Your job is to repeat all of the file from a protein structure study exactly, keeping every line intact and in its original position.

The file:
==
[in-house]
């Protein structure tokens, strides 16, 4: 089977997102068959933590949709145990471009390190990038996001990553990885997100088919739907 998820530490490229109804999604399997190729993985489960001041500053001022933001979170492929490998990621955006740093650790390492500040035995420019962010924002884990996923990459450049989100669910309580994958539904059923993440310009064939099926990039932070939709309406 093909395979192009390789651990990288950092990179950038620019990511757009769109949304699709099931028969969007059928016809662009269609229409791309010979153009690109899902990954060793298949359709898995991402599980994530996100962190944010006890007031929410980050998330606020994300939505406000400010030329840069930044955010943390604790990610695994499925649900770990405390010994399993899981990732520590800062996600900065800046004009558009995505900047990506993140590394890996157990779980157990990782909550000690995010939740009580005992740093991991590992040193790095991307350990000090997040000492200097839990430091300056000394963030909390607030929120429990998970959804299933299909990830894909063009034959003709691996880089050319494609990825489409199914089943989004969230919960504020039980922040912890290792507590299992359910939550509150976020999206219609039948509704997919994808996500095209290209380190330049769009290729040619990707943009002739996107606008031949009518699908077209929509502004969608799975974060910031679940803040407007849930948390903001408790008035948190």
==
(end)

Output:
[in-house]
């Protein structure tokens, strides 16, 4: 089977997102068959933590949709145990471009390190990038996001990553990885997100088919739907 998820530490490229109804999604399997190729993985489960001041500053001022933001979170492929490998990621955006740093650790390492500040035995420019962010924002884990996923990459450049989100669910309580994958539904059923993440310009064939099926990039932070939709309406 093909395979192009390789651990990288950092990179950038620019990511757009769109949304699709099931028969969007059928016809662009269609229409791309010979153009690109899902990954060793298949359709898995991402599980994530996100962190944010006890007031929410980050998330606020994300939505406000400010030329840069930044955010943390604790990610695994499925649900770990405390010994399993899981990732520590800062996600900065800046004009558009995505900047990506993140590394890996157990779980157990990782909550000690995010939740009580005992740093991991590992040193790095991307350990000090997040000492200097839990430091300056000394963030909390607030929120429990998970959804299933299909990830894909063009034959003709691996880089050319494609990825489409199914089943989004969230919960504020039980922040912890290792507590299992359910939550509150976020999206219609039948509704997919994808996500095209290209380190330049769009290729040619990707943009002739996107606008031949009518699908077209929509502004969608799975974060910031679940803040407007849930948390903001408790008035948190």